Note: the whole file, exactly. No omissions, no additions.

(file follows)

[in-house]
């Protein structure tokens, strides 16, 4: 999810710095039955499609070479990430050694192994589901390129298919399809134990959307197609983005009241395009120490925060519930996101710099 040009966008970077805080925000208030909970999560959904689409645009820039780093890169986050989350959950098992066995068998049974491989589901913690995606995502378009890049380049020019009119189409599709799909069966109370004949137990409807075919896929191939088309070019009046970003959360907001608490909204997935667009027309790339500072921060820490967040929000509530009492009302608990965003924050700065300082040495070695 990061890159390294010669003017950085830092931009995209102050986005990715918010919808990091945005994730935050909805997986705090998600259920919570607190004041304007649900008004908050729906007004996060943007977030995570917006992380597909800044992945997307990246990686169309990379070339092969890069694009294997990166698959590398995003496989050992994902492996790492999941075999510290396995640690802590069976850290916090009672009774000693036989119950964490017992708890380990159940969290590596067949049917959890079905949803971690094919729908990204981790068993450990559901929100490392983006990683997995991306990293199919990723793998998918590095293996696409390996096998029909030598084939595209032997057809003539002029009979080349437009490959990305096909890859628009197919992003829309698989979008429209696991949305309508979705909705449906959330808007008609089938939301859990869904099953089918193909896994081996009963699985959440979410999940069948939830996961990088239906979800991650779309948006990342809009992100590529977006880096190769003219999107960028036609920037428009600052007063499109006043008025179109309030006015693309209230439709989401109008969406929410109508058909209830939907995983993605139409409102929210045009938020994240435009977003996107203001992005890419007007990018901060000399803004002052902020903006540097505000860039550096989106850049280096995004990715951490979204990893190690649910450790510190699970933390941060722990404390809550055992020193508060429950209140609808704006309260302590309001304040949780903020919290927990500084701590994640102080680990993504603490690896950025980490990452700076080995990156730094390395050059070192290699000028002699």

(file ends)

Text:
[in-house]
């Protein structure tokens, strides 16, 4: 999810710095039955499609070479990430050694192994589901390129298919399809134990959307197609983005009241395009120490925060519930996101710099 040009966008970077805080925000208030909970999560959904689409645009820039780093890169986050989350959950098992066995068998049974491989589901913690995606995502378009890049380049020019009119189409599709799909069966109370004949137990409807075919896929191939088309070019009046970003959360907001608490909204997935667009027309790339500072921060820490967040929000509530009492009302608990965003924050700065300082040495070695 990061890159390294010669003017950085830092931009995209102050986005990715918010919808990091945005994730935050909805997986705090998600259920919570607190004041304007649900008004908050729906007004996060943007977030995570917006992380597909800044992945997307990246990686169309990379070339092969890069694009294997990166698959590398995003496989050992994902492996790492999941075999510290396995640690802590069976850290916090009672009774000693036989119950964490017992708890380990159940969290590596067949049917959890079905949803971690094919729908990204981790068993450990559901929100490392983006990683997995991306990293199919990723793998998918590095293996696409390996096998029909030598084939595209032997057809003539002029009979080349437009490959990305096909890859628009197919992003829309698989979008429209696991949305309508979705909705449906959330808007008609089938939301859990869904099953089918193909896994081996009963699985959440979410999940069948939830996961990088239906979800991650779309948006990342809009992100590529977006880096190769003219999107960028036609920037428009600052007063499109006043008025179109309030006015693309209230439709989401109008969406929410109508058909209830939907995983993605139409409102929210045009938020994240435009977003996107203001992005890419007007990018901060000399803004002052902020903006540097505000860039550096989106850049280096995004990715951490979204990893190690649910450790510190699970933390941060722990404390809550055992020193508060429950209140609808704006309260302590309001304040949780903020919290927990500084701590994640102080680990993504603490690896950025980490990452700076080995990156730094390395050059070192290699000028002699």